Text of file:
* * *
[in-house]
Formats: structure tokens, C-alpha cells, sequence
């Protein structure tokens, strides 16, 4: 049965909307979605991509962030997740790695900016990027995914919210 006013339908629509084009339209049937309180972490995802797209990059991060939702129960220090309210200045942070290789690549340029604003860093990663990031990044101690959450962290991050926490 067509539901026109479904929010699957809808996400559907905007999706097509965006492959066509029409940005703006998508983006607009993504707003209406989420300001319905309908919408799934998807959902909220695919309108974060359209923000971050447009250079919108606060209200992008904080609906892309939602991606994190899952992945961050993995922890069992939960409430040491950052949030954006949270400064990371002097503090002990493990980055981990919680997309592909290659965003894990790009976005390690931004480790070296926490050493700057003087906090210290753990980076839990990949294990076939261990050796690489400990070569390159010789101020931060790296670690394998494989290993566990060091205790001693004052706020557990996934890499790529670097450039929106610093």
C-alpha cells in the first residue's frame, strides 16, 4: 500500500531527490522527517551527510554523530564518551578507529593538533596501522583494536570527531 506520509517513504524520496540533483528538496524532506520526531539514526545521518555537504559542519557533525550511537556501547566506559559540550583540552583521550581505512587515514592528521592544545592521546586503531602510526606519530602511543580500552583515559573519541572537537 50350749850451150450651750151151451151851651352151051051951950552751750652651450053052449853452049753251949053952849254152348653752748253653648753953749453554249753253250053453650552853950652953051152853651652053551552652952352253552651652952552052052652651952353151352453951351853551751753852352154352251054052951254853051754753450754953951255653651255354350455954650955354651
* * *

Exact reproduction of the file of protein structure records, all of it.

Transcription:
[in-house]
Formats: structure tokens, C-alpha cells, sequence
């Protein structure tokens, strides 16, 4: 049965909307979605991509962030997740790695900016990027995914919210 006013339908629509084009339209049937309180972490995802797209990059991060939702129960220090309210200045942070290789690549340029604003860093990663990031990044101690959450962290991050926490 067509539901026109479904929010699957809808996400559907905007999706097509965006492959066509029409940005703006998508983006607009993504707003209406989420300001319905309908919408799934998807959902909220695919309108974060359209923000971050447009250079919108606060209200992008904080609906892309939602991606994190899952992945961050993995922890069992939960409430040491950052949030954006949270400064990371002097503090002990493990980055981990919680997309592909290659965003894990790009976005390690931004480790070296926490050493700057003087906090210290753990980076839990990949294990076939261990050796690489400990070569390159010789101020931060790296670690394998494989290993566990060091205790001693004052706020557990996934890499790529670097450039929106610093």
C-alpha cells in the first residue's frame, strides 16, 4: 500500500531527490522527517551527510554523530564518551578507529593538533596501522583494536570527531 506520509517513504524520496540533483528538496524532506520526531539514526545521518555537504559542519557533525550511537556501547566506559559540550583540552583521550581505512587515514592528521592544545592521546586503531602510526606519530602511543580500552583515559573519541572537537 50350749850451150450651750151151451151851651352151051051951950552751750652651450053052449853452049753251949053952849254152348653752748253653648753953749453554249753253250053453650552853950652953051152853651652053551552652952352253552651652952552052052652651952353151352453951351853551751753852352154352251054052951254853051754753450754953951255653651255354350455954650955354651